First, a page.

GRETA welcomes the new EU Anti-Human Trafficking strategy
At its 14th meeting (25-29 June 2012), the Group of Experts on Action against Trafficking in Human Beings (GRETA) considered the EU Strategy towards the Eradication of Trafficking in Human Beings 2012-2016. The publication of the Strategy on 19 June 2012 was preceded by consultations with a series of stakeholders, including the Council of Europe.
GRETA welcomes the Strategy’s comprehensive scope and focus on concrete measures aimed to step up action against trafficking in human beings. The Strategy refers to the Council of Europe Convention on Action against Trafficking in Human Beings and urges those EU Member States which have not yet done so, to ratify it.*The Strategy also stresses that the judgment of the European Court on Human Rights in the case Rantsev v Cyprus and Russia (2010) provides a decisive human rights benchmark with clear obligations for EU Member States to take the necessary steps to address different areas of trafficking in human beings.
GRETA notes that the European Commission intends to “establish effective monitoring and evaluation procedures that do not create repetitive reporting mechanisms” and to “exploit as far as possible existing reporting mechanisms in the field of trafficking in human beings”. In this context, GRETA welcomes the reference made to its reports and stresses that it is important to avoid unnecessary duplication of monitoring operations. GRETA is currently the only independent mechanism monitoring the implementation of international legally binding obligations against trafficking in human beings. GRETA’s country evaluation reports provide an authoritative source of information on different aspects of the fight against human trafficking, including identifying gaps, needs and good practices in the States monitored.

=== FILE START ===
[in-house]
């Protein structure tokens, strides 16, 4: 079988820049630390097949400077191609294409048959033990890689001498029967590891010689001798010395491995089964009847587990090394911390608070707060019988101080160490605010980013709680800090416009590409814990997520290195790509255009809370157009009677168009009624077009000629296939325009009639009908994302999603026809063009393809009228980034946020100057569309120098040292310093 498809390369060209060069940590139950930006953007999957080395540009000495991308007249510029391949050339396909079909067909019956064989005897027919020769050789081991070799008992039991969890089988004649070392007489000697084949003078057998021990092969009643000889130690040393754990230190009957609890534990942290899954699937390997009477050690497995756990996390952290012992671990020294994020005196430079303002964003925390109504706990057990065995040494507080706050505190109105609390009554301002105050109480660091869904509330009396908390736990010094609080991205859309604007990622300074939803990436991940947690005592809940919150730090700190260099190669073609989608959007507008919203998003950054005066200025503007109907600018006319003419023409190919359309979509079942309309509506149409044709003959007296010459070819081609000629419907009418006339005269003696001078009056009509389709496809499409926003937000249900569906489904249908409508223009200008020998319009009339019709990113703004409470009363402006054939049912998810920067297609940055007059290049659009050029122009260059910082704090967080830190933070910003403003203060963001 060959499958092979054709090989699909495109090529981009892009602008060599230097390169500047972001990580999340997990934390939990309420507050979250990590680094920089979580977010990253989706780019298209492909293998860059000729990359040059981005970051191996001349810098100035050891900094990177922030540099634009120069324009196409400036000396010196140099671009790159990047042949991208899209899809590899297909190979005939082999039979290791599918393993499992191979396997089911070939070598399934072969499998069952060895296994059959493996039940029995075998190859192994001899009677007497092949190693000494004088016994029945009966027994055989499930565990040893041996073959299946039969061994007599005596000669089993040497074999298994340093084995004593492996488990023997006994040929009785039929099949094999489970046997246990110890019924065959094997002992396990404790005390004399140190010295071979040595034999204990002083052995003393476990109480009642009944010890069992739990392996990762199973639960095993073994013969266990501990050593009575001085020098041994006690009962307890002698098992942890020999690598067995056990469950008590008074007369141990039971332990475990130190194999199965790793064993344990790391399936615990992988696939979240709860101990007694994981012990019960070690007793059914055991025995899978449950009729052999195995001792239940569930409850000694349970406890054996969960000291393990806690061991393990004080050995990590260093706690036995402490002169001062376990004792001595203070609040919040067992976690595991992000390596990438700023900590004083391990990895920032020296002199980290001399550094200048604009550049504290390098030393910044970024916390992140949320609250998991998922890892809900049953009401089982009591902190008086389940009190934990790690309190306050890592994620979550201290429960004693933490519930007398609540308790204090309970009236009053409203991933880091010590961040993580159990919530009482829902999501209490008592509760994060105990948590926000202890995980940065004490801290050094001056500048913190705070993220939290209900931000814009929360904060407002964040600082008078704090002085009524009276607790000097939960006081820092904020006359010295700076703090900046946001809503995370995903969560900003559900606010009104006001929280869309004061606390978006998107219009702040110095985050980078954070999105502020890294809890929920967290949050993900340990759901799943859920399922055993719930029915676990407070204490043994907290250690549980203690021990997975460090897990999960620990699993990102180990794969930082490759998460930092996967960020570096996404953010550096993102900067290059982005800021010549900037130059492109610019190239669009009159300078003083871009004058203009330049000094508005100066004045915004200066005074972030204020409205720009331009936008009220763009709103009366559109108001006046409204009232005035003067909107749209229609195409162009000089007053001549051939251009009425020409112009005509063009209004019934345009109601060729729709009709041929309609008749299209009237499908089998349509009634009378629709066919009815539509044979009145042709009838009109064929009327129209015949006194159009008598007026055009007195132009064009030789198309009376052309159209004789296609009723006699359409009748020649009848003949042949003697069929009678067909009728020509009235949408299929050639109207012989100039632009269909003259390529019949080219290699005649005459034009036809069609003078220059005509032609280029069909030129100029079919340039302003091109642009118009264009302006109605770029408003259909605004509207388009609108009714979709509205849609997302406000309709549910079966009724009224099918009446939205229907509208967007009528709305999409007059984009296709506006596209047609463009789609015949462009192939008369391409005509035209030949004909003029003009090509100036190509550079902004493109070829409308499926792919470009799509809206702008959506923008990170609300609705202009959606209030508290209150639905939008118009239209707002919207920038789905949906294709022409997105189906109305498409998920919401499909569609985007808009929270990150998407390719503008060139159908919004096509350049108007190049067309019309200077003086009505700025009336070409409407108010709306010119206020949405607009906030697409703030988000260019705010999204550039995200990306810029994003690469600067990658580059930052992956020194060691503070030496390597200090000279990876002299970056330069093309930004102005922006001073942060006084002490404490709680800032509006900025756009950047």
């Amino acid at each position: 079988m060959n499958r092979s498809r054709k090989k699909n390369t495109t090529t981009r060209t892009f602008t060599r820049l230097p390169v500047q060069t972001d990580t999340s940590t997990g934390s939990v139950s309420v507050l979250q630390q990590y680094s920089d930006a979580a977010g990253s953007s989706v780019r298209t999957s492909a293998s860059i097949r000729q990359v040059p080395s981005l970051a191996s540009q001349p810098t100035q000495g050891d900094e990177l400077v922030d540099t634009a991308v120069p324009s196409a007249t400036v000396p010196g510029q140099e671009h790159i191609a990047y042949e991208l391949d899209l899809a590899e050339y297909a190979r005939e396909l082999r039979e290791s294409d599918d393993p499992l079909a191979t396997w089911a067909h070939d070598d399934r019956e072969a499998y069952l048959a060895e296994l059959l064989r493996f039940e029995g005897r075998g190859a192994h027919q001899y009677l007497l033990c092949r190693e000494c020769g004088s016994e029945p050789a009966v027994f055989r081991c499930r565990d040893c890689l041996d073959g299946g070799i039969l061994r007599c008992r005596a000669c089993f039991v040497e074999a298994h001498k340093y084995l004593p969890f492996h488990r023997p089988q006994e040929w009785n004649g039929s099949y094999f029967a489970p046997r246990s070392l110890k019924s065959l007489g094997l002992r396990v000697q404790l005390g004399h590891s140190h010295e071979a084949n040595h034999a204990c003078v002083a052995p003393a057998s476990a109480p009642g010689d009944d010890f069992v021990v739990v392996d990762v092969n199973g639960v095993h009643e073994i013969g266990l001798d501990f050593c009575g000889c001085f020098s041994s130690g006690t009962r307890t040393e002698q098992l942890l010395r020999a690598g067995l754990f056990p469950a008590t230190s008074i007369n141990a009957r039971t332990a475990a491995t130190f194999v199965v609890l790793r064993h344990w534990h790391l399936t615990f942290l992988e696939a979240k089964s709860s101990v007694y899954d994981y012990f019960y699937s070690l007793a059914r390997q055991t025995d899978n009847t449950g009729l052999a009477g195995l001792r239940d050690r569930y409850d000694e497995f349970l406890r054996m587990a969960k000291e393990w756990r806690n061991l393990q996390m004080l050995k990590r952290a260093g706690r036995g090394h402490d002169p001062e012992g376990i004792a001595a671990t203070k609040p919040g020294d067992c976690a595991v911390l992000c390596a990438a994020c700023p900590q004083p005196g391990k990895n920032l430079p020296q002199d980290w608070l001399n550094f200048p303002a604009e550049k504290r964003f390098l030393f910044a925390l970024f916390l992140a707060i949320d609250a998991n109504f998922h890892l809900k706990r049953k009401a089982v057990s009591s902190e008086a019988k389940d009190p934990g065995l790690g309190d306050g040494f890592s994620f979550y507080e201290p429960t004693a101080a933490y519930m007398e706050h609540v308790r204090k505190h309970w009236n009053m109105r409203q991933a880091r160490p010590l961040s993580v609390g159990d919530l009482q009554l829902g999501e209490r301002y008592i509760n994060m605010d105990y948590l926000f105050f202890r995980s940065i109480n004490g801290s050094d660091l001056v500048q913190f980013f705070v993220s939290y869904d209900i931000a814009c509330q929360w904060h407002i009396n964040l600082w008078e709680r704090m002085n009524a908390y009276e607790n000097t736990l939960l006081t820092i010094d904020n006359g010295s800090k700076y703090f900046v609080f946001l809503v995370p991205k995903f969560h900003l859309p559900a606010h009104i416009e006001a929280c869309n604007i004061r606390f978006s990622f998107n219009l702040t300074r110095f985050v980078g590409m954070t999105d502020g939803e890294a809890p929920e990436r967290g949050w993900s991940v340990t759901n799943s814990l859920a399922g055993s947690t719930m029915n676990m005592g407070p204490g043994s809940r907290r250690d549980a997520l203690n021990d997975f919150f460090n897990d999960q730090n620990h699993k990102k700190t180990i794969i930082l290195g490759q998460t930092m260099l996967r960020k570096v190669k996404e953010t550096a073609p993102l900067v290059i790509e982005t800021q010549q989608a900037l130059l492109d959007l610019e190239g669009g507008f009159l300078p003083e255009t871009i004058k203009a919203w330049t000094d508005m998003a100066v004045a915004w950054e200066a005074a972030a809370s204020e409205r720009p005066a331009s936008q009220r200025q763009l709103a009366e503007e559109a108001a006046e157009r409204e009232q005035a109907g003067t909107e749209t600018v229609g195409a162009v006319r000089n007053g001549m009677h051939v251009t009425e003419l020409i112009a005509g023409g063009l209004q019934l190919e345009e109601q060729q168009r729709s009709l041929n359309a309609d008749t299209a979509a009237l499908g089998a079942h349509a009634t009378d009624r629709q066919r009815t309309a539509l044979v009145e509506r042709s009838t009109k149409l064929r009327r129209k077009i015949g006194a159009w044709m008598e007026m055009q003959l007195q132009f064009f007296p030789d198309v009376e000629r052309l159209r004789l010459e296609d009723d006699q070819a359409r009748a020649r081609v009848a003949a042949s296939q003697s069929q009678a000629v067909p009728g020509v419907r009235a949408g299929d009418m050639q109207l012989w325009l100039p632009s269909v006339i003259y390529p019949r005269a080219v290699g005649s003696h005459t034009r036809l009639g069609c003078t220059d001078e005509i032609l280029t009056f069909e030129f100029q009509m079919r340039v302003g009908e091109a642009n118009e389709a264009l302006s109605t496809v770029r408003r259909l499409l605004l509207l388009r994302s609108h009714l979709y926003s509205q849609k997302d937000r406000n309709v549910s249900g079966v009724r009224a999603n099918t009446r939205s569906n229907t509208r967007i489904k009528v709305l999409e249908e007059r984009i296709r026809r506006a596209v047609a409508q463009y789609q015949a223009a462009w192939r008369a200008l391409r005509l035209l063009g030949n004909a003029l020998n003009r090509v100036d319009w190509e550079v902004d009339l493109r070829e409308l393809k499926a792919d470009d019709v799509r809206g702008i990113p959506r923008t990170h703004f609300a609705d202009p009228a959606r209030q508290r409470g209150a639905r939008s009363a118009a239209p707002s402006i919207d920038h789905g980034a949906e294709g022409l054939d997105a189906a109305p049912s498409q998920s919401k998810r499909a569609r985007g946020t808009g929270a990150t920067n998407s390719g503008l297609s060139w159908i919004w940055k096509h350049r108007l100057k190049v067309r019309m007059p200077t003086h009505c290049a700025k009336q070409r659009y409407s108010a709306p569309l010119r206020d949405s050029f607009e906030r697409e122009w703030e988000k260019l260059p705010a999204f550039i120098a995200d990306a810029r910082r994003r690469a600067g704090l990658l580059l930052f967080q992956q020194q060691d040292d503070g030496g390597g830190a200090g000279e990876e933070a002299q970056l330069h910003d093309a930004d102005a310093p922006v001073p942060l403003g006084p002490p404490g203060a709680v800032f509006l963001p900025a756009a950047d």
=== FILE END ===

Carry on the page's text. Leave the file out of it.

One of the five priorities of the Strategy is to improve the identification of victims of trafficking. Indeed, GRETA’s evaluation reports reveal the need to adopt a more proactive, multi-disciplinary approach to identification, which requires the setting up of coherent national referral mechanisms and providing training to all relevant professionals.
Another priority of the Strategy is to enhance co-ordination and co-operation among key actors to combat human trafficking. GRETA is committed to continuing its partnership with the European Union to improve the exchange of information and ensure co-operation in the areas covered by the Strategy which fall within GRETA’s mandate.
* 21 EU Member States have ratified the Council of Europe Convention and a further five have signed it.
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